The Italian Junkyard

Thoughts, ideas, criticism about cars. Interesting news and facts from the world of the automobile. Events in Italy and Modena. What you can find elsewhere, filtered through the eyes of a discerning enthusiast. Design, style, everything on the chopping block. Nobody is safe anymore.

Thursday, August 27, 2009

7.2 Homage to the Flying Mantuan, Bertone Nivola

Once another time Bertone had its team working on a Corvette, and this time it was the iconic ZR-1 of the eighties, again a C4 generation model, to be reinvented.
As for the present ZR1, this model was there to show that even with the typically American push-rods engines astonishing specs and performance could be achieved, and it did succeed, as opposed to European SOHC and DOHC layouts.
What didn't convinced many purists on this side of the pond was the chassis and the overall package, maybe just a way to diminish the value of the car so to never admit even American sportscars can actually perform well.

Bertone, which has always had a softspot for the Corvette, took the chance to show what could have been done to achieve an “European” car with American techonlogies.
The Bertone Nivola was about to born.

Named after Italian driver Tazio Nuvolari, nicknamed Nivola, the car received also the same yellow paint job of the cars the driver from Mantova used to drive. A full homage to an Italian legend from another one.

The main feature about the Nivola is its technical side. The engine is positioned behind the cockpit, in the usual position you'd expect in a V8 car from Maranello.
In order to achieve this result a new subframe was designed to sustain the engine and the new ZF gearbox adopted for this unit. By doing so the whole chassis had to be modified and now the car appears as a sporty two seater. It's actually a Barchetta, or a roadster if you like, as the roof (not showed in these pictures) can be easily and quickly removed.
At the end the usual long and flat front bonnet is gone, loosing one of the main aspects of the C4, as still recognizable on the Ramarro.
Another clever feature are the luggage compartments, which are now integrated inside of the large doors, and the seats, that as on many modern extreme supercars are integrated in the main structure, just the other way out. If on cars like the Gumpert Apollo you have the backrest directly attached to the structure, on the Nivola is the actual seat to be apart of it, allowing for an even lower position.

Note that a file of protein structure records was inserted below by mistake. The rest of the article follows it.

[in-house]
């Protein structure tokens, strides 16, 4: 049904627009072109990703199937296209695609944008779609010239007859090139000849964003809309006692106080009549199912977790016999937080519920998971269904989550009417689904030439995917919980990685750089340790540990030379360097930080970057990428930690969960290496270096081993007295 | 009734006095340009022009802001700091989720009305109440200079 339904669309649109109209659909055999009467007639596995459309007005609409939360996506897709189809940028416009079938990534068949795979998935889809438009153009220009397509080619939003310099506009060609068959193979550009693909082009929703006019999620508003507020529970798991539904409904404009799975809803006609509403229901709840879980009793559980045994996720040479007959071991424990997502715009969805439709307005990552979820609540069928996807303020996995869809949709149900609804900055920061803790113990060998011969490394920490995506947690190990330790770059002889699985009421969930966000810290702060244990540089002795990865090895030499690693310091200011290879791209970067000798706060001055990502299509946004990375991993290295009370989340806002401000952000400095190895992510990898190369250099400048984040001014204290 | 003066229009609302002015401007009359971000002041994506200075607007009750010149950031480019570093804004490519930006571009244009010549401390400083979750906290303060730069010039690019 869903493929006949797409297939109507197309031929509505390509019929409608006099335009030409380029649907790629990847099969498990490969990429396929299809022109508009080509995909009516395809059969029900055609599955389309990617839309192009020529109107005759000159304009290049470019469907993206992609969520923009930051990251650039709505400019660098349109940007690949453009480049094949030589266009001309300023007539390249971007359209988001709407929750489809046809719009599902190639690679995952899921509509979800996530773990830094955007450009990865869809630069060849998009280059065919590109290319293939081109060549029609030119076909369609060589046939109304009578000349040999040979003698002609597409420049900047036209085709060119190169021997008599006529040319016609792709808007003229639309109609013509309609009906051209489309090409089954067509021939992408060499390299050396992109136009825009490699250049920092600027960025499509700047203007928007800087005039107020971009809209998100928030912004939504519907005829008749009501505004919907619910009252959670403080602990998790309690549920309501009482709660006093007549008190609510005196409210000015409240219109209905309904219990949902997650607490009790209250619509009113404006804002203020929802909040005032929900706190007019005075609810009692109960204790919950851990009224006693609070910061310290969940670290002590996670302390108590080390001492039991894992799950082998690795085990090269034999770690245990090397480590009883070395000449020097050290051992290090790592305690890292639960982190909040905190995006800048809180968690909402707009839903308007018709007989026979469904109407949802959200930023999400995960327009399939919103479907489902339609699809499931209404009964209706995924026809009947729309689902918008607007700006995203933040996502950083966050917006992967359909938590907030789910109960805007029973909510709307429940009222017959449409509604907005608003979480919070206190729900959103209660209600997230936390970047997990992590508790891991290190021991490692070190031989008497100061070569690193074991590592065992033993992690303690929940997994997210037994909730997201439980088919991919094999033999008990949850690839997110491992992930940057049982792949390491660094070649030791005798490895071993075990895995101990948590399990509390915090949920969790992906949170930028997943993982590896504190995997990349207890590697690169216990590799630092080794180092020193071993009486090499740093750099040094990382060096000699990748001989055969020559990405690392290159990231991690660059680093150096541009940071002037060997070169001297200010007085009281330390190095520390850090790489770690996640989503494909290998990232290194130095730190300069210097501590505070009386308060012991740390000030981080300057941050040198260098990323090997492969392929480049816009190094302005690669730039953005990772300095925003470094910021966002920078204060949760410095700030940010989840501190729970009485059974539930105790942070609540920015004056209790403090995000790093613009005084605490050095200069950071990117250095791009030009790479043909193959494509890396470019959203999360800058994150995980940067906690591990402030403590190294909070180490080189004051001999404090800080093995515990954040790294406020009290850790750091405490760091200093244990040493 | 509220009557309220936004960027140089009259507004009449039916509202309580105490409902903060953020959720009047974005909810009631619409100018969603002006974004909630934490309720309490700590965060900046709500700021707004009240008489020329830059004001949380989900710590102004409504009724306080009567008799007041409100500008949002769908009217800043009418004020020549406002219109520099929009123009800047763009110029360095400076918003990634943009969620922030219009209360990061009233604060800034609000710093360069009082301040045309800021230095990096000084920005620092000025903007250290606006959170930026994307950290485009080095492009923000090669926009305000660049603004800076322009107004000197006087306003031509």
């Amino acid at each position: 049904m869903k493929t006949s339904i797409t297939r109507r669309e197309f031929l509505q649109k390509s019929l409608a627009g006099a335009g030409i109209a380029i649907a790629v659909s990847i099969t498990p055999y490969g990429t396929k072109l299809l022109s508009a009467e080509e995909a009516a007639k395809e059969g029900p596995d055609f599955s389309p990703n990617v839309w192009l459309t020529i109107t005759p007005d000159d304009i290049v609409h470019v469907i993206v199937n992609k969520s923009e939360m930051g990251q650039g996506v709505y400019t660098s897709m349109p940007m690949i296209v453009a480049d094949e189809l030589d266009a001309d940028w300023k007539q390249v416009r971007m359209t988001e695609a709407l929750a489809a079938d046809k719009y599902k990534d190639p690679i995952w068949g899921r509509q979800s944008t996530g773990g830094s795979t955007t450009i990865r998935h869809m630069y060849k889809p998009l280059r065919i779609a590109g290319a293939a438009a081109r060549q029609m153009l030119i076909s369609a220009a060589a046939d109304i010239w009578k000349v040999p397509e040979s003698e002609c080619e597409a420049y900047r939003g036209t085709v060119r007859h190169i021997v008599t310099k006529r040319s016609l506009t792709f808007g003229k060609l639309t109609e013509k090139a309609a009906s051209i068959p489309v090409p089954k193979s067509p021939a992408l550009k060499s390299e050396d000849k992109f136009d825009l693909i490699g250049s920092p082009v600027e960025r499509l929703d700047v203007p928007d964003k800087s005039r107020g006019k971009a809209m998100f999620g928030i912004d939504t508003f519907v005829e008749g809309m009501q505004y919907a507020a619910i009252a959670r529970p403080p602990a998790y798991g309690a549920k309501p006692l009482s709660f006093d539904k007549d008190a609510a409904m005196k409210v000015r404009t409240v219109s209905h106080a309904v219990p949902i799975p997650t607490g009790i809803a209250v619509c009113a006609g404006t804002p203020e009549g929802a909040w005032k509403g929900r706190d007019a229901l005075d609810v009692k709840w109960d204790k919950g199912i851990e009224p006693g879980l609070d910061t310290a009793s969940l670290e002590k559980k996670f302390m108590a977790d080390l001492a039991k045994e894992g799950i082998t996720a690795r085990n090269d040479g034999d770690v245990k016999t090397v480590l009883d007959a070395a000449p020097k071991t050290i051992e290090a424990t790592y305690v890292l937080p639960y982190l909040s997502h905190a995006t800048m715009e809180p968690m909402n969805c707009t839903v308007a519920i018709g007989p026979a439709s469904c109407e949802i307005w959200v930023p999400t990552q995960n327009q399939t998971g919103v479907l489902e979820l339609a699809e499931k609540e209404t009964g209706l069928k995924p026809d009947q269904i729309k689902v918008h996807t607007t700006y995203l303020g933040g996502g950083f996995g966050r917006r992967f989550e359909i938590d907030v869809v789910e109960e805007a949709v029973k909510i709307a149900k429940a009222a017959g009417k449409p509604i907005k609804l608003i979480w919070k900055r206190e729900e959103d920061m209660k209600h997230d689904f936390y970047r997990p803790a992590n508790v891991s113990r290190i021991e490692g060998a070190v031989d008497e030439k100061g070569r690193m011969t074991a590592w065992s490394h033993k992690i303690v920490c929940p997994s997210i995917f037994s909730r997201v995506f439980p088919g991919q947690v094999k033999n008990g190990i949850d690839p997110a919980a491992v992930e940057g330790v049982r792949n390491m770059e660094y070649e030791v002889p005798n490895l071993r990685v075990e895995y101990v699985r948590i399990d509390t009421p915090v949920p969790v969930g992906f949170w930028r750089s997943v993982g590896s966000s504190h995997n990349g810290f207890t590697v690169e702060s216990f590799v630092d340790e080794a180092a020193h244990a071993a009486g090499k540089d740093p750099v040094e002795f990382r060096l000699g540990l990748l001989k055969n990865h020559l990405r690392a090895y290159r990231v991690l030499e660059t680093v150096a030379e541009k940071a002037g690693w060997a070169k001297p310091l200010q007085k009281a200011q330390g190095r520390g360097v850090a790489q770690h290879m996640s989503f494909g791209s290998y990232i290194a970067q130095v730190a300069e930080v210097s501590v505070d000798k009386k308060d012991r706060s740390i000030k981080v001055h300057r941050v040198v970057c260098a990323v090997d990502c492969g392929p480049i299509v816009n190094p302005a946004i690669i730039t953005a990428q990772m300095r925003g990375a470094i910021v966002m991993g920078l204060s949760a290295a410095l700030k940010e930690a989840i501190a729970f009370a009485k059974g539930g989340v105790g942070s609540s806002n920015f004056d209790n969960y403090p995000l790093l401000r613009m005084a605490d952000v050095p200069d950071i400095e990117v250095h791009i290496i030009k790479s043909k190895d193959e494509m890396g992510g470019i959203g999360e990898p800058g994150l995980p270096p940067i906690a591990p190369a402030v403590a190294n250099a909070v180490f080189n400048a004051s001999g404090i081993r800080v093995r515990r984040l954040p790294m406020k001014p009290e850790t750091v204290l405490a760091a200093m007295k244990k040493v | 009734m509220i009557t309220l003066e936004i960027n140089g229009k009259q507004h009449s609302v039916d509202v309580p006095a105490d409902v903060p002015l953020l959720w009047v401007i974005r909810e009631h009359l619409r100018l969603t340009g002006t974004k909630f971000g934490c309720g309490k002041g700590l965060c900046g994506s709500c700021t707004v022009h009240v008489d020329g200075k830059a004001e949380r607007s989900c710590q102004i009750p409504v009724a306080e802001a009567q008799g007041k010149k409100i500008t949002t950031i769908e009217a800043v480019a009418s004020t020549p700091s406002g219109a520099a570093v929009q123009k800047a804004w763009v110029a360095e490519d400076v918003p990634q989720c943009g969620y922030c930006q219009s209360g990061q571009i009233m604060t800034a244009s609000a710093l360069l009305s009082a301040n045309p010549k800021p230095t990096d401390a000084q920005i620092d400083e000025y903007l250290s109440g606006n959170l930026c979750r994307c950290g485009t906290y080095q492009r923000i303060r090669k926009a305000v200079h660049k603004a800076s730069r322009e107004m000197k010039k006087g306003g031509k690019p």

The car is gradually achieving a look closer to Le Mans racers like the marvelous Ferrari 312P rather than to a Corvette of any sort.

Talking about the look, the car manages to remind me of the Corvette Mako Shark Concept. There isn't a straight similarity between the two, not even a conceptual one, but I think it's rather the fluent bodywork of the Nivola that reminds me something aerodynamic and powerful at the same time as a shark. Perhaps, thinking of the Nivola with the top on, the car resembles more of a bull shark, with its hump looking somehow similar to the shape of the cockpit (when the top is on that is).
Or it's just me...

Overall it has a very simple shape, and pretty compact. Like a modern Spyker C8 Spyder if you like. It is maybe a bit too simple to really impress me, or maybe it's how its design evolved in the 1992 Bertone Blitz in a much more intriguing way.
That doesn't mean this car is bad looking, probably it's best characteristic is to be so radical on the technical side, without the need to show it off with a dramatic bodywork.
Judge by yourself, even if once again there are only a few images to look at.

All Images Copyright: Damiano Garro


Anonymous said...

I remember seeing the Nivola at the Detroit Auto show back in the day. Any idea where it is now?

Damiano Garro said...

HI there,
this vehicle is still owned by Bertone and should be visible at their shop in Caprie, just outside Turin.

Check their website for more info:

Kind regards,

Anonymous said...

Excellent, thanks a bunch!

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